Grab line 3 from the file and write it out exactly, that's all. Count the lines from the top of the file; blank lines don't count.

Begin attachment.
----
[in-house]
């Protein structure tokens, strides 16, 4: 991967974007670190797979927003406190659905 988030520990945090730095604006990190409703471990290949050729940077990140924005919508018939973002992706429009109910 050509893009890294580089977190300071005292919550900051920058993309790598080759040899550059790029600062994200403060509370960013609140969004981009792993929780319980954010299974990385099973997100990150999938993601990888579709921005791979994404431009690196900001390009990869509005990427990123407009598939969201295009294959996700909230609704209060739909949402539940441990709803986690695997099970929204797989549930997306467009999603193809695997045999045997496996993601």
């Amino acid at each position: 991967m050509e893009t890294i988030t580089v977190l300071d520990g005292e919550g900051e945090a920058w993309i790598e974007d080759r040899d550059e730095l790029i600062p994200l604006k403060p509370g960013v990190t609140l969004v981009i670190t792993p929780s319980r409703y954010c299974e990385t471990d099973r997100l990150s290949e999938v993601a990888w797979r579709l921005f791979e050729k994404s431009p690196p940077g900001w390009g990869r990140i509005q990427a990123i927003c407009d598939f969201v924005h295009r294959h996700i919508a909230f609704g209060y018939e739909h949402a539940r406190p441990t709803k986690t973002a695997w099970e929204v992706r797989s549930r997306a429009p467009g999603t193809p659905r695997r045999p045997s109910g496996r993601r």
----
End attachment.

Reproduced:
């Amino acid at each position: 991967m050509e893009t890294i988030t580089v977190l300071d520990g005292e919550g900051e945090a920058w993309i790598e974007d080759r040899d550059e730095l790029i600062p994200l604006k403060p509370g960013v990190t609140l969004v981009i670190t792993p929780s319980r409703y954010c299974e990385t471990d099973r997100l990150s290949e999938v993601a990888w797979r579709l921005f791979e050729k994404s431009p690196p940077g900001w390009g990869r990140i509005q990427a990123i927003c407009d598939f969201v924005h295009r294959h996700i919508a909230f609704g209060y018939e739909h949402a539940r406190p441990t709803k986690t973002a695997w099970e929204v992706r797989s549930r997306a429009p467009g999603t193809p659905r695997r045999p045997s109910g496996r993601r």